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CH Bus Sales, Inc. v. Geiger

United States District Court, D. Minnesota

June 3, 2019

CH Bus Sales, Inc., f/k/a/ CH Trading Company, and its subsidiaries CH Bus Sales Holdings, LLC and CH Bus Sales, LLC, Plaintiff,
v.
Duane Geiger, individually, and REV Group, Inc., a Delaware corporation, Defendants, and Duane Geiger, individually and as a shareholder of CH Bus Sales, Inc., Third-Party Plaintiff,
v.
Michael Haggerty, individually, Third-Party Defendant, and CH Bus Sales, Inc., Nominal Defendant.

          Richard M. Dahl and Brandt F. Erwin, Madigan Dahl & Harlan, P.A., for Plaintiff and Nominal Defendant.

          Edward B. Magarian and Brianna Al Taqatqa, Dorsey & Whitney LLP, for Defendant REV Group.

          Shannon M. McDonough, Bradley R. Hutter, and Tyler P. Brimmer, Fafinski Mark & Johnson, P.A., for Defendant and Third-Party Plaintiff Duane Geiger.

          Garth G. Gavenda, Lindsay W. Cremona, and T. Christopher Stewart, Anastasi Jellum, P.A., for Third-Party Defendant.

          ORDER RE: REMAND

          SUSAN RICHARD NELSON, UNITED STATES DISTRICT JUDGE

         On July 20, 2018, Plaintiff CHB filed an eight-count complaint against Defendants in Hennepin County District Court. CHB's complaint asserted seven state law-based tort and contract claims, and one federal law-based trade secrets claim. Defendants timely, and jointly, removed the complaint to this Court on August 21, 2018, on federal question jurisdictional grounds with respect to the trade secrets claim, see 28 U.S.C. § 1331, and on “supplemental jurisdiction” grounds with respect to the seven other claims, see 28 U.S.C. § 1367(a).[1]Defendants then promptly moved for judgment on the pleadings with respect to all eight claims. (See Doc. No. 15.)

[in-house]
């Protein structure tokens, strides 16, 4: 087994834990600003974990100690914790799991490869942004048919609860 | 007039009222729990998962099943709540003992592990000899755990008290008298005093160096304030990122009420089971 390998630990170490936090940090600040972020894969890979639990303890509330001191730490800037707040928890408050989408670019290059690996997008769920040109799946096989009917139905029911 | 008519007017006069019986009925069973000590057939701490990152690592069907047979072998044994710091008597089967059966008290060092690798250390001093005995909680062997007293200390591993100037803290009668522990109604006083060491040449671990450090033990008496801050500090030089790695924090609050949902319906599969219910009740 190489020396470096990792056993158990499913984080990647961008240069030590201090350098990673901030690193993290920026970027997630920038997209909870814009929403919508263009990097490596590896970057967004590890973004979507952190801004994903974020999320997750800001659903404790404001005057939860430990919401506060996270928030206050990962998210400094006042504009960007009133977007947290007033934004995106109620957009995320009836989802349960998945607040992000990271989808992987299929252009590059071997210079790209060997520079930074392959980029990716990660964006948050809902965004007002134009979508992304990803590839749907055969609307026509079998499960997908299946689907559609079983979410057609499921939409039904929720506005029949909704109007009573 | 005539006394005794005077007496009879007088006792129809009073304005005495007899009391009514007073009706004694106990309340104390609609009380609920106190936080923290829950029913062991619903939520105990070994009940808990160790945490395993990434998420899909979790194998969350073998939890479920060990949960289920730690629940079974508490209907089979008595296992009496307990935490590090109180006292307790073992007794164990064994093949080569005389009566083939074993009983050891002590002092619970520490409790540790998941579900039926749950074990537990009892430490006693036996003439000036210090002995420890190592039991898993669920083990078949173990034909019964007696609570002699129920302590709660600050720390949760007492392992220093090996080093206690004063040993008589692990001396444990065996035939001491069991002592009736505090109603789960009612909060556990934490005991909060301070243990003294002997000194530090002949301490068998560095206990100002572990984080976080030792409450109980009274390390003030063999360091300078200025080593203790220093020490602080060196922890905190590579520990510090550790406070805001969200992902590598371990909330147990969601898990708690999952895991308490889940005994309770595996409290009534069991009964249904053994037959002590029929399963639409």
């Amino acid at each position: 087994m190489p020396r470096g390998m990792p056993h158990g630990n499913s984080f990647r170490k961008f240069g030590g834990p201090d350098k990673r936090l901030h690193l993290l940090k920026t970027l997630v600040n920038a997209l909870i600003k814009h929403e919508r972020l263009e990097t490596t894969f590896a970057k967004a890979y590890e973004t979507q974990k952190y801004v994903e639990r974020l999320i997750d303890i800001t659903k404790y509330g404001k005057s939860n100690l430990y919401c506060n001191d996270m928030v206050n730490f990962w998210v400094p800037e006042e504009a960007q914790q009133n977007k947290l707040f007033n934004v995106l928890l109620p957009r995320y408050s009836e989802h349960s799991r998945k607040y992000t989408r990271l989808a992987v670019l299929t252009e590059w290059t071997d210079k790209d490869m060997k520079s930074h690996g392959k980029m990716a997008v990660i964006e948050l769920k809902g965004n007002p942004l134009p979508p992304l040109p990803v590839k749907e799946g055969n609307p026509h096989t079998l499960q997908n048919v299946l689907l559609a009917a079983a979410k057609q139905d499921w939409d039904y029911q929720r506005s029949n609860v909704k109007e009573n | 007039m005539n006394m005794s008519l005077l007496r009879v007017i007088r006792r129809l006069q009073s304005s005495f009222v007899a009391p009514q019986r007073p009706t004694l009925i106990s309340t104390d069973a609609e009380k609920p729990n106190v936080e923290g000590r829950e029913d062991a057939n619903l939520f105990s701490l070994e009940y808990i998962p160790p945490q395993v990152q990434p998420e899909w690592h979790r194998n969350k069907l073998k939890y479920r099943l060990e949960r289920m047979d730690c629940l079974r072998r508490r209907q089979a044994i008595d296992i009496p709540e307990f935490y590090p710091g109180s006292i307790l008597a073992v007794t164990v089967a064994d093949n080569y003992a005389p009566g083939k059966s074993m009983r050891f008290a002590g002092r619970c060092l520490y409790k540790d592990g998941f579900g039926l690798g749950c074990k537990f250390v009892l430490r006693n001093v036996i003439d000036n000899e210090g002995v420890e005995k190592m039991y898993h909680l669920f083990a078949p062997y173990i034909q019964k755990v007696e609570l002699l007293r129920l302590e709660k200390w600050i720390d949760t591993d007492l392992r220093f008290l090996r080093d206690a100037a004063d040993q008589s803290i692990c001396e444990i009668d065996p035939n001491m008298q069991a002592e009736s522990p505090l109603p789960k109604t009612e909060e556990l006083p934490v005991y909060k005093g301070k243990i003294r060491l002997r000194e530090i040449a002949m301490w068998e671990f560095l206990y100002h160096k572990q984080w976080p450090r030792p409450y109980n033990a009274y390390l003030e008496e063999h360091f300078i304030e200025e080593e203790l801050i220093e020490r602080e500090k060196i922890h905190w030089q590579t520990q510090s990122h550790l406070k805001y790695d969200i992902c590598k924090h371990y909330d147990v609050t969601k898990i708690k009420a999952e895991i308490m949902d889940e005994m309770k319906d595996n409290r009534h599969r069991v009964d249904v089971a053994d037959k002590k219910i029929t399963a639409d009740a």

On March 20, 2019, the Court granted Defendants judgment on the pleadings in large part, and denied it in narrow part, all without prejudice. (See Doc. No. 47.) That is, the Court granted Defendants' motion with respect to six of its eight claims, including the one federal law-based trade secrets claim, but denied their motion with respect to two of the state law claims (breach of contract and tortious interference with contract, to be specific). At the end of its opinion, the Court noted that, given the dismissal of Plaintiff CHB's one federal law claim, jurisdiction no longer existed as a matter of right. See 28 U.S.C. § 1367(c)(3) (“The district courts may decline to exercise supplemental jurisdiction over a claim under subsection (a) if . . . the district court has dismissed all claims over which it has original jurisdiction.”). As such, the Court ordered the parties to show cause as to why it should continue exercising jurisdiction over the litigation, especially in light of the Eighth Circuit's admonishment that, “in the usual case in which all federal-law claims are eliminated before trial, the balance of factors to be considered under the pendent jurisdiction doctrine-judicial economy, convenience, fairness, and comity-will point toward declining to exercise jurisdiction over the remaining state-law claims.” (See Doc. No. 47 at 31 (quoting Barstad v. Murray Cty., 420 F.3d 800, 888 (8th Cir. 2005)).)